Letters are posted as we receive them during the week, and before they are printed in the paper, so check back frequently to see new letters. If you'd like to send a letter to the editor, use this postmarks submission form
, or email your letter directly to firstname.lastname@example.org
. Thanks for your patience.
RECEIVED Wed., July 10, 2013
We've all observed the abortion battle over the years, and I have to wonder how much of these perpetual flames are fanned by politicians on both sides with their own political interests ["SB 1/HB 2: How a Lie Becomes a Law
," News, July 12]. It seems that the extremes on both sides are at the forefront of the battle. To some degree I blame Roe v. Wade
– not so much the decision, but the idea of judges ramming their viewpoints down our throats. Indeed, even liberal Justice Ruth Bader Ginsberg seems to agree that Roe v. Wade
went too far and ignored legislative processes that might have handled this in its own way. But it's clear to me that we need to resolve this in some way that allows most of us to put this issue behind us.
I looked to Europe for guidance. As far as I know, abortion is not a big issue over there. What are they doing differently? Actually, some of their laws sound incredibly like the Texas law we are debating right now. Take France, for example. Abortions are freely available only up to 12 weeks – that's eight weeks shorter than the Texas proposed law. After that, it takes the signatures of two doctors to approve one if they feel the life or health of the mother is at stake. And there is even a mandatory one-week waiting period for early-term abortions. Yet, I don't see French women protesting that they have absolute right over their bodies, nor do I see abortion protesters yelling "babykillers." It seems that everyone accepts this law, draconian by even our standards, and other countries in Europe have similar laws.
So my question is how do we get to a European model from where we are at? Why is it such an emotionally and politically charged issue here and not there? I would love to find those answers.
RECEIVED Tue., July 9, 2013
The reader comment from the July 5th issue [Postmarks] accurately points out the absurdity of those who support capital punishment (and oppose access to sex education, birth control, and STD screenings) calling themselves pro-life, but then veers into absurdity itself with "People who vote against gun control time and time again cannot accurately be called pro-life," which is a patently ridiculous argument. Gun control does not save lives; ask the next of kin of the hundreds of people shot to death in Chicago, Ill., and Washington, D.C., every year how effective those cities' openly unconstitutional de facto handgun bans are at saving lives. You can't even get accurate statistics for how many people are shot and injured in those cities; the local governments won't release the numbers because they are so appallingly high they would make it unambiguously obvious that gun control policies are abject failures.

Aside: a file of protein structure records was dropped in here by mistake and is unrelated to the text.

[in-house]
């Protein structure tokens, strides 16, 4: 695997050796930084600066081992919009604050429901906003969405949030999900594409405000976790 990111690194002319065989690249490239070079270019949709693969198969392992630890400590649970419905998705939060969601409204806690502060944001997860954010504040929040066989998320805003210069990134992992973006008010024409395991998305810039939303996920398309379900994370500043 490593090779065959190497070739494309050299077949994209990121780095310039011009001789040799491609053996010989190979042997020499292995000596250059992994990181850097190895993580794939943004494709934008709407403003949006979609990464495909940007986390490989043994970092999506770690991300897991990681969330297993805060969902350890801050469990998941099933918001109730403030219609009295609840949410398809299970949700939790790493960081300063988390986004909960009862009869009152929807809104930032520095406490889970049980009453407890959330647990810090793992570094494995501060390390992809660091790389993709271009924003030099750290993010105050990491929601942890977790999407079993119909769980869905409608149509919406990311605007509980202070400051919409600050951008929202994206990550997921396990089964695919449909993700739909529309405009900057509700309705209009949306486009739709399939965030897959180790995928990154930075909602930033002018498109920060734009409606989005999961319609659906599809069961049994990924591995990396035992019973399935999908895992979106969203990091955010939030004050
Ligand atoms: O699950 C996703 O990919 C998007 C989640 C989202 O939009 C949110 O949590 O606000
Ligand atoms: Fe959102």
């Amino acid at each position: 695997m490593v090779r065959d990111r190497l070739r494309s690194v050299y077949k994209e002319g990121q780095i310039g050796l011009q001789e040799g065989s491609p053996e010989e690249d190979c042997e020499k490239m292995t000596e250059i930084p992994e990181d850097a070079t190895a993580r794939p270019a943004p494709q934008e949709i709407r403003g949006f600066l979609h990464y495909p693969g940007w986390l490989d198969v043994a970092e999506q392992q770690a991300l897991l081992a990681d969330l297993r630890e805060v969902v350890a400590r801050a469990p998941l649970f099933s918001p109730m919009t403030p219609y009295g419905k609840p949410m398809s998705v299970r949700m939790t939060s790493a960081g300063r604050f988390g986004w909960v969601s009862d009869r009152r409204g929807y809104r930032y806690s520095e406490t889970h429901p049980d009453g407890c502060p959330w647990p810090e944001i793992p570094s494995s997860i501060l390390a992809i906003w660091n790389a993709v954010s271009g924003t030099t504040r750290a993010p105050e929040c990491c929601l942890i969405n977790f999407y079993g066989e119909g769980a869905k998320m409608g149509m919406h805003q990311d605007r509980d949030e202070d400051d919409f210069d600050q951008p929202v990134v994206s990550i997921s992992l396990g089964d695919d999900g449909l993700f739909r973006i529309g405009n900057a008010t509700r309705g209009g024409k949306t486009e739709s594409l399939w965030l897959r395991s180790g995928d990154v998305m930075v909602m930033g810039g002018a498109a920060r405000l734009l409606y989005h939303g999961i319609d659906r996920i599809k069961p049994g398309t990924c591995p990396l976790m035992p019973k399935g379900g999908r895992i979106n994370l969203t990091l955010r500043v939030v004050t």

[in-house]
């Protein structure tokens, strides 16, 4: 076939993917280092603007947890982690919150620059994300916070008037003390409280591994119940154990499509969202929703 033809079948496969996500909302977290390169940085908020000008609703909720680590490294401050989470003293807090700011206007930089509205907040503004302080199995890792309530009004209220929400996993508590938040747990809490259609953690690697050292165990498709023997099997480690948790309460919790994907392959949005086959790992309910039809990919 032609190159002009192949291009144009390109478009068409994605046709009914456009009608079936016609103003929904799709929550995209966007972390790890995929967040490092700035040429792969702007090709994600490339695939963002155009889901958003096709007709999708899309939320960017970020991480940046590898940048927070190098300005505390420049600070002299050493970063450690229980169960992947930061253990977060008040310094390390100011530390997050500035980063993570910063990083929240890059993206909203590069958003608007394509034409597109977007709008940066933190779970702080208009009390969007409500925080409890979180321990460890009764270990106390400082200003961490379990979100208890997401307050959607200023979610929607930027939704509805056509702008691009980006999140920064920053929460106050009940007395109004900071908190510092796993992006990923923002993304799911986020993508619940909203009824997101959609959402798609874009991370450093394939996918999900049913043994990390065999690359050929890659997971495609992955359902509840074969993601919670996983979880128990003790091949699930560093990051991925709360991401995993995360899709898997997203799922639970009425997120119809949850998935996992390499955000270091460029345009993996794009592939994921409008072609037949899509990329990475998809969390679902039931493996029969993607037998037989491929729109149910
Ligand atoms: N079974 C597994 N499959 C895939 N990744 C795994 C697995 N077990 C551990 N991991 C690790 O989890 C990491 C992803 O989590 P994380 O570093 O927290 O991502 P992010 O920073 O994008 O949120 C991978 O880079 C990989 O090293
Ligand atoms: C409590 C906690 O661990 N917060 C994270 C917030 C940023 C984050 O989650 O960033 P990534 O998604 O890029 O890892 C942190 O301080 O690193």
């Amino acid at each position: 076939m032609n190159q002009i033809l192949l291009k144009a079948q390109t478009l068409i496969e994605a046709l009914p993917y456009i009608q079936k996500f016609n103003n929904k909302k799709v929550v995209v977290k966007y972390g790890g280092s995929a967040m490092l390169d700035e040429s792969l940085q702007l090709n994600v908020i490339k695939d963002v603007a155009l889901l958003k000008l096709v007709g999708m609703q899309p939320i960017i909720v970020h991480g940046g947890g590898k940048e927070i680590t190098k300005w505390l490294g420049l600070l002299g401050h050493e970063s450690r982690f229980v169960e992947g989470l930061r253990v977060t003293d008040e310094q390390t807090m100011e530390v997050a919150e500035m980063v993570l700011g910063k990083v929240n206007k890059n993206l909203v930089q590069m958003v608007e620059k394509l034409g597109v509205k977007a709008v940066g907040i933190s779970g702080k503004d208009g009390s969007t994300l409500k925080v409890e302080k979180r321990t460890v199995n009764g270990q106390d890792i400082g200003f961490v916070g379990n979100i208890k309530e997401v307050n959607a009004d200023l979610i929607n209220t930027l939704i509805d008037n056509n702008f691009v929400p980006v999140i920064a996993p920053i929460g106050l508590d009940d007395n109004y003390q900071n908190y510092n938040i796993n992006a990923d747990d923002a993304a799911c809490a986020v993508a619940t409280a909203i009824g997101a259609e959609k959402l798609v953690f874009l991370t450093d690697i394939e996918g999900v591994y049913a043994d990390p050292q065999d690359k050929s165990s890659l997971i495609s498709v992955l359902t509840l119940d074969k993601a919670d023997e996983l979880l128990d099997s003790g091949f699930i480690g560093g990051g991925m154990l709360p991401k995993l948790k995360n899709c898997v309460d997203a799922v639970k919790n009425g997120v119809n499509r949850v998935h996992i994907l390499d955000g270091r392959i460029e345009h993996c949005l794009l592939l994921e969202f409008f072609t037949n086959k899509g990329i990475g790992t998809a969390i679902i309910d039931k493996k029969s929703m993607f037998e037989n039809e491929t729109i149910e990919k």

Abortion, gun control, and marijuana legalization are the three hot-button issues where both left and right are exactly as stupid as each other, in exactly the same way. Making abortion illegal (or functionally illegal per current Republican strategy, since they know they don't have public support for an outright ban) doesn't stop abortions from happening, it just stops them happening legally and safely, and anyone who thinks laws banning pot are effective at all is high as a kite. In the exact same way, gun control has no effect whatsoever on denying criminals access to guns; it only makes it illegal and unsafe for the law-abiding to defend themselves, and criminals know that. Gun control costs lives. All three issues are also ways for our corporate-owned government to exercise quiet control over minorities and the poor; if you think gun control isn't about race and class, then you're not paying attention to its real-world application.
Fetishizing guns as some kind of willfully malicious avatars of death and destruction doesn't make the left look any more rational or intelligent than the right.
RECEIVED Sun., July 7, 2013
After reading the “Who Says You're Drunk?
” article in the last issue of the Chronicle
[News, July 5], I noticed the author mentioned two defunct and outdated designated-driving services but failed to include the most popular service that has been open, operational, and profitable since its launch in September 2012, Sober Monkeys. Sober Monkeys has taken hundreds of people and their cars home and continues to keep Austin streets safer. Austinites are able to socialize without being forced to leave their car behind to be towed or have the burden of returning the next day to recover it. Most importantly, no need to risk a drive home intoxicated. Anyone can simply schedule a ride in advance or call on the fly after going to SoberMonkeys.com and becoming a member.
RECEIVED Sat., July 6, 2013
Great story about the glory years of Jägermeister at the Hole in the Wall [“Liquid Black Licorice
,” Music, July 5]. Whew, memories … Yes, trays of shots would magically appear at the left side of the stage, but originally they were "mini gimlets." Jägermeister was a major step up, but the bands seemed to like it. I'm pretty sure that none of the bartenders actually drank it more than once. The Wannabes were one of many, many bands that we inflicted with this restorative. Alejandro Escovedo and his orchestra could sometimes cause us to run low on shot glasses. After a stopover, the touring band the New Duncan Imperials recorded the song, "Jägermeister." My favorite shot memory, however, is Evan Johns, the big and burly guitarist, yelling for "some of those peach fuzz thangs!" Let's not talk about when Rumple Minze hit town.
Kevin"the Squid" Bolling